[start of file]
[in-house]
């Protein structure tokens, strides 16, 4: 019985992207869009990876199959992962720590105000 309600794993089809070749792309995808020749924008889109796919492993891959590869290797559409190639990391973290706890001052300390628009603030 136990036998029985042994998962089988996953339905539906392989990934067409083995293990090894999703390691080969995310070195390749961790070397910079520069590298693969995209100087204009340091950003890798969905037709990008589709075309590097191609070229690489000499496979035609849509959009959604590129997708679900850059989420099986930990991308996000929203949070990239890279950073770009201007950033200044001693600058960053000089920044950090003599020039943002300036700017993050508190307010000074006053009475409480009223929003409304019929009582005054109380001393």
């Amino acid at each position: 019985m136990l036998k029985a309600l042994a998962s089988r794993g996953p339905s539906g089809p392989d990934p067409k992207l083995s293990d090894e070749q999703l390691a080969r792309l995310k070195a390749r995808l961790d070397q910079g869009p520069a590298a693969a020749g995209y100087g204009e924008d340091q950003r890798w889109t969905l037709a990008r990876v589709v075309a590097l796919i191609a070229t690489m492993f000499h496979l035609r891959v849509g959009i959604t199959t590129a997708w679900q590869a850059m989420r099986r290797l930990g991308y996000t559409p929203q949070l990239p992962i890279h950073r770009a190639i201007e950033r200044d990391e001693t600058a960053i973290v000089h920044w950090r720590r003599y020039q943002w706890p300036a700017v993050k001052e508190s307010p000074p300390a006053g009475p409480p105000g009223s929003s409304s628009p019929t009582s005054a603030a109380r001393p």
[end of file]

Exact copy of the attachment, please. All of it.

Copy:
[in-house]
């Protein structure tokens, strides 16, 4: 019985992207869009990876199959992962720590105000 309600794993089809070749792309995808020749924008889109796919492993891959590869290797559409190639990391973290706890001052300390628009603030 136990036998029985042994998962089988996953339905539906392989990934067409083995293990090894999703390691080969995310070195390749961790070397910079520069590298693969995209100087204009340091950003890798969905037709990008589709075309590097191609070229690489000499496979035609849509959009959604590129997708679900850059989420099986930990991308996000929203949070990239890279950073770009201007950033200044001693600058960053000089920044950090003599020039943002300036700017993050508190307010000074006053009475409480009223929003409304019929009582005054109380001393």
């Amino acid at each position: 019985m136990l036998k029985a309600l042994a998962s089988r794993g996953p339905s539906g089809p392989d990934p067409k992207l083995s293990d090894e070749q999703l390691a080969r792309l995310k070195a390749r995808l961790d070397q910079g869009p520069a590298a693969a020749g995209y100087g204009e924008d340091q950003r890798w889109t969905l037709a990008r990876v589709v075309a590097l796919i191609a070229t690489m492993f000499h496979l035609r891959v849509g959009i959604t199959t590129a997708w679900q590869a850059m989420r099986r290797l930990g991308y996000t559409p929203q949070l990239p992962i890279h950073r770009a190639i201007e950033r200044d990391e001693t600058a960053i973290v000089h920044w950090r720590r003599y020039q943002w706890p300036a700017v993050k001052e508190s307010p000074p300390a006053g009475p409480p105000g009223s929003s409304s628009p019929t009582s005054a603030a109380r001393p």